Woman barred from Western Wall for wearing skullcap
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Woman barred from Western Wall for wearing skullcap

Guards demand to know who ‘authorized’ Jewish-American yeshiva student to wear religious headgear at holy site

Tamar Pileggi is a breaking news editor at The Times of Israel.

A Women of the Wall member dons a kippa and tefillin, Jewish ritual garb traditionally reserved for men (Flash90)
A Women of the Wall member dons a kippa and tefillin, Jewish ritual garb traditionally reserved for men (Flash90)

An American-Jewish woman Monday was barred from entering the Western Wall complex because she was wearing a kippa, an Israeli group advocating for greater egalitarian access to Judaism’s holiest site said.

According to Woman of the Wall, the woman named Linda, who is studying at a conservative yeshiva in Jerusalem, was turned away by security guards and custodians from the Western Wall Heritage Foundation, who demanded to know who “authorized” her to wear the skullcap worn almost exclusively by religiously observant Jewish men.

According to the organization, the guards asked her to go to the nearby police station, and when she refused, she was escorted to a taxi stand outside the complex.

The ultra-Orthodox-dominated Western Wall Heritage Foundation, which administers the main Western Wall plaza, has a long-standing dispute with liberal Jewish groups demanding greater access to Judaism’s holiest site.

In the past, women have been detained for donning prayer shawls usually worn by Jewish men.

In a statement, Women of the Wall said it was “outraged” by the incident and slammed the Foundation for “treating anyone who is not ultra-Orthodox as a suspect and a criminal.” It also criticized the ultra-Orthodox group for ignoring a court ruling that allows nondenominational worship at the Western Wall.

In April 2013, the Jerusalem District Court formally acknowledged women’s rights to pray according to their beliefs at the Western Wall, claiming this didn’t violate “local custom,” which hitherto had been cited as the foundation for banning some prayer rites women wished to engage in as a group.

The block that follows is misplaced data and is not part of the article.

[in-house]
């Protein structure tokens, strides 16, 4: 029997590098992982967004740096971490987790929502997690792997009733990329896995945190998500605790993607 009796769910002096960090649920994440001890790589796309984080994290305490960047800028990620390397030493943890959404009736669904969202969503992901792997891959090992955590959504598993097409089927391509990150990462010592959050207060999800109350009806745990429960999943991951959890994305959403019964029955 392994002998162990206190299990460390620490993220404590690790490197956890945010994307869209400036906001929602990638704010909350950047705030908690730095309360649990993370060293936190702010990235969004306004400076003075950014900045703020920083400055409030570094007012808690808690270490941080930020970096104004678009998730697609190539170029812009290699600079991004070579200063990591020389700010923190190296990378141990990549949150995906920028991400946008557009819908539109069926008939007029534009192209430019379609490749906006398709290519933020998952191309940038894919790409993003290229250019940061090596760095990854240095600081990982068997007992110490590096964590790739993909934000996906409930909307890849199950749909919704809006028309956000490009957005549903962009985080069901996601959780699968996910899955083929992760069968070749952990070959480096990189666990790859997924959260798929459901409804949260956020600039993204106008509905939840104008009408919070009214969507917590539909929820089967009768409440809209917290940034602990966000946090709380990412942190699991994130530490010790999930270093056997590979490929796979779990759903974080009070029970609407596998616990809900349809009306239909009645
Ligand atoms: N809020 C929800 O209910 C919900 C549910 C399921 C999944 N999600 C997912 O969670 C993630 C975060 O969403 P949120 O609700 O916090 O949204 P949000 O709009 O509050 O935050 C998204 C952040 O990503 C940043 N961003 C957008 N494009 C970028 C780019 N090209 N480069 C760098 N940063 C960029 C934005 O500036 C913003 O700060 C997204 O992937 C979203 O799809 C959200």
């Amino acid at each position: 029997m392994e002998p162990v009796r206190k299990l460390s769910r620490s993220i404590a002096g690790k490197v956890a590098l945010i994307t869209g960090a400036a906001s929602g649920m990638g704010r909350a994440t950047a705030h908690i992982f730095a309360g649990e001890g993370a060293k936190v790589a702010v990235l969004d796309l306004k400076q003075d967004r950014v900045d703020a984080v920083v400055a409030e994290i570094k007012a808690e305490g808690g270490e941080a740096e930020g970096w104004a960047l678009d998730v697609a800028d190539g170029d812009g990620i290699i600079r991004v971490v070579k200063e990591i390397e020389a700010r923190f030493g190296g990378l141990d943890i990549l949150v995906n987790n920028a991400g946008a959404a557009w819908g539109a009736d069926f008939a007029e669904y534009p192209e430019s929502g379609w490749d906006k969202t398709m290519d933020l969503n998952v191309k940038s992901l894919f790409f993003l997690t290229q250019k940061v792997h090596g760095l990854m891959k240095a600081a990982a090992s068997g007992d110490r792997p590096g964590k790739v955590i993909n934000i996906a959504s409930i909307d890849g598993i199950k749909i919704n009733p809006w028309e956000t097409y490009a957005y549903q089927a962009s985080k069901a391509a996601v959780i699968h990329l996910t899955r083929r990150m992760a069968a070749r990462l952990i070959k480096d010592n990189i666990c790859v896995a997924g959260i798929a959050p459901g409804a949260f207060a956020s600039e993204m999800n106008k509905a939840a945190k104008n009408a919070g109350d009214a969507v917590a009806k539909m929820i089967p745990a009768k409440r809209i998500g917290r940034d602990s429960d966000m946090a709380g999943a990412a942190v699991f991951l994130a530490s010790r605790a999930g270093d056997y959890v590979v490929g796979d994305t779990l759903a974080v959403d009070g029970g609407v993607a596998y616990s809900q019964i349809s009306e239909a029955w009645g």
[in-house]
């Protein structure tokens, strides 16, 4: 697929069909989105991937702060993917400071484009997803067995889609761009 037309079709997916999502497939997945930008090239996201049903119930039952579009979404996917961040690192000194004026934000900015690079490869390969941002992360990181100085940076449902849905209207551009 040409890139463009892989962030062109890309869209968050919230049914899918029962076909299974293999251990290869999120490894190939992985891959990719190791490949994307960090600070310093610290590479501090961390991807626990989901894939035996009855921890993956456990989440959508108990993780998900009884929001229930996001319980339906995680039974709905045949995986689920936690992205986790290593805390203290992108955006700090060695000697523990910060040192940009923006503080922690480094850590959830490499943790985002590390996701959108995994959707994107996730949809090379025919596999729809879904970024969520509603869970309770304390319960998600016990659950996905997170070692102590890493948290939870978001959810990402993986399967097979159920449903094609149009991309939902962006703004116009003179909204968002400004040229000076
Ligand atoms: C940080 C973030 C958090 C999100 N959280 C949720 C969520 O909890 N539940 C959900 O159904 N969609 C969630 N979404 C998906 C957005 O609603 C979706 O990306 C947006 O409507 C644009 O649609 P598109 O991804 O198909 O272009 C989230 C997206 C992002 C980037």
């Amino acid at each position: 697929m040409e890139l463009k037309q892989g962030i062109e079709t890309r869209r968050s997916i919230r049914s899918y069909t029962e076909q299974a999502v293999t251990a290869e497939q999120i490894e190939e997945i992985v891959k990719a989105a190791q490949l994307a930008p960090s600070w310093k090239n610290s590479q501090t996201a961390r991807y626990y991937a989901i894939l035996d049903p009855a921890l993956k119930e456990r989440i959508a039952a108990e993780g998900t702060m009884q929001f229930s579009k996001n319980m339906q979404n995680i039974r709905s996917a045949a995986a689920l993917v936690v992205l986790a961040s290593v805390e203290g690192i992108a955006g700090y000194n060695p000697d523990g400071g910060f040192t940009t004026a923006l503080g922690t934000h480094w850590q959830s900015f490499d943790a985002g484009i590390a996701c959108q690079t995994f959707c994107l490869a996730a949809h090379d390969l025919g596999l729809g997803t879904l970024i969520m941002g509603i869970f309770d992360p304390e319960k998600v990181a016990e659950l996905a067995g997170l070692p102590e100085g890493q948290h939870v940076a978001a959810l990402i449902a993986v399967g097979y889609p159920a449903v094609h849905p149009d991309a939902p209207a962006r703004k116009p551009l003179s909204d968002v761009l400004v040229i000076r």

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Nevertheless, the rabbinic authority at the site has made numerous attempts to block pluralistic worship, sometimes citing security concerns.

Women of the Wall meets at the beginning of each Jewish month for a women’s service at the Western Wall. Many of the women wear prayer shawls and tefillin, and have been lobbying to be allowed to read from the Torah during the service.

The government is currently negotiating with the Israeli Reform and Conservative movements, along with the feminist group, to expand the southern complex of the Western Wall, which is currently used by non-Orthodox groups as a prayer space in place of the site’s main complex, which is officially designated as an Orthodox prayer space.

Last month, at a meeting with Justice Minister Ayelet Shaked (Jewish Home) discussing nondenominational worship at the site, Religious Affairs Minister David Azoulay reportedly called Reform Jews “a disaster for the people of Israel.”

Azoulay is one of a number of politicians trying to clamp down on non-Orthodox practices at the Western Wall. Shortly after, ultra-Orthodox MK Yisrael Eichler (United Torah Judaism) called on Prime Minister Benjamin Netanyahu to condemn the Women of the Wall prayer service, asserting the Jewish worshipers are “no less dangerous” than the arsonists who torched a church in northern Israel earlier in the month.

While serving as the religious affairs minister during the last Netanyahu government, Naftali Bennett (Jewish Home) agreed to a plan to establish an egalitarian section in an area adjacent to the Western Wall plaza known as Robinson’s Arch. The plan was formulated by cabinet secretary Avichai Mandelblit and Jewish Agency Chairman Natan Sharansky to resolve religious conflict at the site.

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